Tridion and Technical Debt

When updating Web content management (WCM) systems, the implementation team has an opportunity of paying off technical debt.


There are a few ways to improve an existing WCM, either by offering more structure, flexibility, or paradoxically a little of both. For example you can:
  • Separate code from content
  • Improve the author experience
  • Improve the design experience
  • Simplify maintenance
  • Improve the user experience
  • Improve scalability
  • Offer more options while simplifying the default choices*
*For an excellent treatment on improving the user/human experience, see Nudge: Improving Decisions about Health, Wealth, and Hapiness

Technological debt refers to design or implementation choices that have a relatively low cost up front, but cause significant issues in the future.

Tridion as a Culprit?

Could Tridion itself cause such debt? Sure. It depends on the design choices and trade-offs.

For example, implementing a mismatched BluePrint, creating confusing schema, or skipping training can wreak all sorts of short and long-term havoc with a Tridion implementation. Also, upgrading too soon or too late with any system vendor has its own trade-offs. Btw, Tridion's complex because of customer's sophisticated needs. No, I'm not being sarcastic, stop grinning. Really.

Avoiding Technological Debt

As developers we refactor code, review approach, and evaluate better implementation methods. When working on business and system requirements we balance business wants with system needs and include both user and IT perspectives. At its core, we reduce debt by planning for, anticipating, and designing for the likely-to-change  parts of our systems. Though you might smell best practices, I see practical patterns.
Easy != Simple.
Just because something has a GUI doesn't mean you don't have to perform the same due diligence. For example, although schema creation is "easy," we should apply the same rigor to avoid technological debt.  Before creating schema, be sure to understand linking propagation, the importance of author-friendly schema names, what types of fields to use, how field order impacts authors, how to properly use Categories and Keywords, BluePrinting, templates, and the difference between page metadata and page-related components.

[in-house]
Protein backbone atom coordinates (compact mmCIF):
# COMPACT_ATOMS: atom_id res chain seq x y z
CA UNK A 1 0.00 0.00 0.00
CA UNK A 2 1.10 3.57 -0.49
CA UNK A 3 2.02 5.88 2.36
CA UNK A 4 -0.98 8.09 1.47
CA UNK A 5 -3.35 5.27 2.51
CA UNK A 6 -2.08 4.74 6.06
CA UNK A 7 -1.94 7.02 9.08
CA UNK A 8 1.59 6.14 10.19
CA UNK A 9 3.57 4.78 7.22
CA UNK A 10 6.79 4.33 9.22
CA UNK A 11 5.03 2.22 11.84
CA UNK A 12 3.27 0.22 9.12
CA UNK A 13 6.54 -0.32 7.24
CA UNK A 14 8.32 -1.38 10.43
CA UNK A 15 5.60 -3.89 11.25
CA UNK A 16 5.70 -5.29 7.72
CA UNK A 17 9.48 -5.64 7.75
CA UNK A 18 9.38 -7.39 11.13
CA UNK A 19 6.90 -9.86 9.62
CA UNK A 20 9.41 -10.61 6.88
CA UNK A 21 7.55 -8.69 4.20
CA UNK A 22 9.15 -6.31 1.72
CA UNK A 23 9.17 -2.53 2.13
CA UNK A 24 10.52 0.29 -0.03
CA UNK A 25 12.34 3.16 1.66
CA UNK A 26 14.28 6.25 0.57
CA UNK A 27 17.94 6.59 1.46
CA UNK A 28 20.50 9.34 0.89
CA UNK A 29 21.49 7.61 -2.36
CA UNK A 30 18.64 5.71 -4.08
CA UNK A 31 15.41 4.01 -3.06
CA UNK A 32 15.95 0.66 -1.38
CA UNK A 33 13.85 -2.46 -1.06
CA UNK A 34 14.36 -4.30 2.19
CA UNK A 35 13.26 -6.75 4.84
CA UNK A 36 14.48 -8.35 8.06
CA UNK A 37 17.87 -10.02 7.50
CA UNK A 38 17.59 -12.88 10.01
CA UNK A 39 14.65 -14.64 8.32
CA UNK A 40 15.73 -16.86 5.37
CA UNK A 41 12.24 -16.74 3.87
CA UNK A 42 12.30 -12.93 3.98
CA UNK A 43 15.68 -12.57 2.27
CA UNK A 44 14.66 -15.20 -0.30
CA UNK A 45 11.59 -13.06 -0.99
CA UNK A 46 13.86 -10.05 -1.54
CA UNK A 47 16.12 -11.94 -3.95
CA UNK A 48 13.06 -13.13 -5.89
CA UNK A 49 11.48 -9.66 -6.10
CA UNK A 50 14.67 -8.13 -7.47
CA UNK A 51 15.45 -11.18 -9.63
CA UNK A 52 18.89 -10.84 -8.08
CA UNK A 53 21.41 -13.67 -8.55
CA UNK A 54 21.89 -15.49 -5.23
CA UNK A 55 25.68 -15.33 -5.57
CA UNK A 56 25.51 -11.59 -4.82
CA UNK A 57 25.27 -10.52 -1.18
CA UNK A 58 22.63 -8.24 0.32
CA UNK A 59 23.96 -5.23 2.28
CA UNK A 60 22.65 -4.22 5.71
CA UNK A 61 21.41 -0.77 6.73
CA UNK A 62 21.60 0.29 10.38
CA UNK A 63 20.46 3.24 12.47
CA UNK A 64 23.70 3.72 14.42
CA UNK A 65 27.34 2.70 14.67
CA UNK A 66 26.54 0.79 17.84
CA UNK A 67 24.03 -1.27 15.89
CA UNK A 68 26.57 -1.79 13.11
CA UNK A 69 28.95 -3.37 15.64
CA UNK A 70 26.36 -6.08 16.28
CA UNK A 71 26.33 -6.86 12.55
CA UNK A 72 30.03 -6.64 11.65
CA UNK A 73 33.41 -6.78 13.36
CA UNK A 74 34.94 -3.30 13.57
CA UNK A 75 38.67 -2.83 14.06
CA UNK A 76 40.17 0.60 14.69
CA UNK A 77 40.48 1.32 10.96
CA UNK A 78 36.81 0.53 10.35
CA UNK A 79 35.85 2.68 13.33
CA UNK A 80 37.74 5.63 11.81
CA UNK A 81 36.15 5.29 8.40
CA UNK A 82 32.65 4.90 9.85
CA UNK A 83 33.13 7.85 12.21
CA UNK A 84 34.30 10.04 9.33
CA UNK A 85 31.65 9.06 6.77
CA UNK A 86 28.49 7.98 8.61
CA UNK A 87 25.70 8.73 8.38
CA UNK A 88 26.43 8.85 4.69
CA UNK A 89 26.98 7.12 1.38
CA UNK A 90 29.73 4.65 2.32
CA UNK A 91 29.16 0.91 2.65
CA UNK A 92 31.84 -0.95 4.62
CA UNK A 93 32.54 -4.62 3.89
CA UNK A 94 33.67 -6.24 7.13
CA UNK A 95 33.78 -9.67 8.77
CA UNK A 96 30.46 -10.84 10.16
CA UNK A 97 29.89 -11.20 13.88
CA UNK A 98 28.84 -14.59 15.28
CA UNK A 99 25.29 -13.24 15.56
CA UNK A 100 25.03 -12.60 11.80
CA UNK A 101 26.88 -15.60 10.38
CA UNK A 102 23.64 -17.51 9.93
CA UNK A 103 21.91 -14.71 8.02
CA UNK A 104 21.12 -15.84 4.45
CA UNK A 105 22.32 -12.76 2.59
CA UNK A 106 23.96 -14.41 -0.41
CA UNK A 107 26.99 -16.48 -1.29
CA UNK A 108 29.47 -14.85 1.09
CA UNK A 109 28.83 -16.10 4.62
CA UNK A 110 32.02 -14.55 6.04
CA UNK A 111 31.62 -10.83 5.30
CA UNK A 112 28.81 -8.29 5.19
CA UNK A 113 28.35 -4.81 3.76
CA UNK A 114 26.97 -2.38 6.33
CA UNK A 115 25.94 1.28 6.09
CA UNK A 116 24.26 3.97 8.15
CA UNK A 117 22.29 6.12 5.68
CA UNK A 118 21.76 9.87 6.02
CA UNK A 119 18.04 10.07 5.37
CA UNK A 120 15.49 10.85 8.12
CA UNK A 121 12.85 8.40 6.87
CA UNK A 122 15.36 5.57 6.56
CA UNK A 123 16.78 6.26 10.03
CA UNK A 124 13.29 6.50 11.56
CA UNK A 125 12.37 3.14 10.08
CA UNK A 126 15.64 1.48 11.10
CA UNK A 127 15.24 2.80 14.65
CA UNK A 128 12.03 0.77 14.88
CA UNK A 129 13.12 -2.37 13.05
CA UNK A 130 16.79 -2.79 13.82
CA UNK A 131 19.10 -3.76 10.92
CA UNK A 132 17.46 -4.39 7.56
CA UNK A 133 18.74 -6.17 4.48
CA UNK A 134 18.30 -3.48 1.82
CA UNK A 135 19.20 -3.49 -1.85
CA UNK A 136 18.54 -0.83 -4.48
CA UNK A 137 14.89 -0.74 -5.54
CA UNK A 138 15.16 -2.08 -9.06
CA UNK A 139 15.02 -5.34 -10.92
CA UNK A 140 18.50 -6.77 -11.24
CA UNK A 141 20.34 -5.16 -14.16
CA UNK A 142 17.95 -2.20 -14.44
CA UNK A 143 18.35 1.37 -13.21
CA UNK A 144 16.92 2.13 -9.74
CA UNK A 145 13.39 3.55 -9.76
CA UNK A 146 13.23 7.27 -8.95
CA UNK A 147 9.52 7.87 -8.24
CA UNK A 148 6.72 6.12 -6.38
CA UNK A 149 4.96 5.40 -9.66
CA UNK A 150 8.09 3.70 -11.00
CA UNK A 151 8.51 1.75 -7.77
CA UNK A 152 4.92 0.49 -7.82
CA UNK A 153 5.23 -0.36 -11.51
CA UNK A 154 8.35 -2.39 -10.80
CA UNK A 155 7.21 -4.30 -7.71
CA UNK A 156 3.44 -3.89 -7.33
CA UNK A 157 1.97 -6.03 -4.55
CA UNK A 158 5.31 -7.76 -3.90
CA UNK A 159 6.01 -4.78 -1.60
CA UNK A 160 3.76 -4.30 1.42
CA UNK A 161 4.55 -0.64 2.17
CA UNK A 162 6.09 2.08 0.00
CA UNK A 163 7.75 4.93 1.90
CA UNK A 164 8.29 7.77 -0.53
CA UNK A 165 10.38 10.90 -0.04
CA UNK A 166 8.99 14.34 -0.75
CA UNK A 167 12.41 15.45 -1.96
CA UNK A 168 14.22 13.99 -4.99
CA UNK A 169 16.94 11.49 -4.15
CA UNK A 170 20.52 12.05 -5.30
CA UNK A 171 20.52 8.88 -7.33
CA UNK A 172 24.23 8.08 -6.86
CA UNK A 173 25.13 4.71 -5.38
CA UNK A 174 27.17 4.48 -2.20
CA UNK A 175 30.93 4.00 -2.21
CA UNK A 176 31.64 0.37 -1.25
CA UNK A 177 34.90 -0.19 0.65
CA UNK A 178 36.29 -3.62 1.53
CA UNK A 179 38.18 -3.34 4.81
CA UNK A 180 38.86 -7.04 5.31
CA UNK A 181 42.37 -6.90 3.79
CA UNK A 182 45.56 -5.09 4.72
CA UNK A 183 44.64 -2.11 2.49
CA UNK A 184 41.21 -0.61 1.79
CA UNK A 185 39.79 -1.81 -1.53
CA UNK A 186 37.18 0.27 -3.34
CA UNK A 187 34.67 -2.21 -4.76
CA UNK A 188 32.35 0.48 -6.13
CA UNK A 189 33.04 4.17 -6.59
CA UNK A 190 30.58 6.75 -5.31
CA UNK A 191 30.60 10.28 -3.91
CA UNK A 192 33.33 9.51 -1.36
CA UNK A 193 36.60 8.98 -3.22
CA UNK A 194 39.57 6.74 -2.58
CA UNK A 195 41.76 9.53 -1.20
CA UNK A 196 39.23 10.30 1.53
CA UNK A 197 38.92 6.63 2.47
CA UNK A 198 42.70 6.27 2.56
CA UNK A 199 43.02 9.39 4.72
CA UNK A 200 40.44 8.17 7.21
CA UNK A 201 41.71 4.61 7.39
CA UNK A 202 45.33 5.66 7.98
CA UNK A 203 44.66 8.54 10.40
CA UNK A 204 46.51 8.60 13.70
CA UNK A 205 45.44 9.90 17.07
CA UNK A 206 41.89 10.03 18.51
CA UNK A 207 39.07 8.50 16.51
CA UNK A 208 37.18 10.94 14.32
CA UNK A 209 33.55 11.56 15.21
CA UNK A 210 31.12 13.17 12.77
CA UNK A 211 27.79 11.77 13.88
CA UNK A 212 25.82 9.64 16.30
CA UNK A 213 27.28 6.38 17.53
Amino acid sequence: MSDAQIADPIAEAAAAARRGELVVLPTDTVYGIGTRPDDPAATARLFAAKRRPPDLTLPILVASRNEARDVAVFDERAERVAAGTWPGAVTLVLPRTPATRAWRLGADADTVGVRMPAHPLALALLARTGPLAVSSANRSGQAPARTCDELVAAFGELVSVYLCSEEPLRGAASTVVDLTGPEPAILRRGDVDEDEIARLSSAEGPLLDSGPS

Organizational change is so hard, some call it change leadership. But while you're investing in Tridion or any other significant implementation, it's a good opportunity to pay down technical debt. If you choose to take on technical debt, do so conscientiously in a way your team can live with.


  1. What I think is missing to Tridion to ovoid those kind of misunderstanding and technical debt, is the need of naming functionality as they should be.
    For example renaming components properly.
    I like also when you point out training. For the sake of understanding a tool you need a training even more for Tridion as you said it's complex. Without training it's extremely hard to learn how to use it. This is all about a learning curve and for some tools like Wordpress it's fast. For others like Tridion it's at least 6 months to a year (IMHO).

  2. Definitely, we shouldn't underestimate naming conventions since they impact everything from easy-to-select options to finding items.

    In terms of training, I agree it takes a slightly bigger investment than WordPress to learn, but that trade-off should be on the implementation side rather than on authors. If it takes 6 months for an author to learn how to use Tridion, double check the author, process, or implementation!


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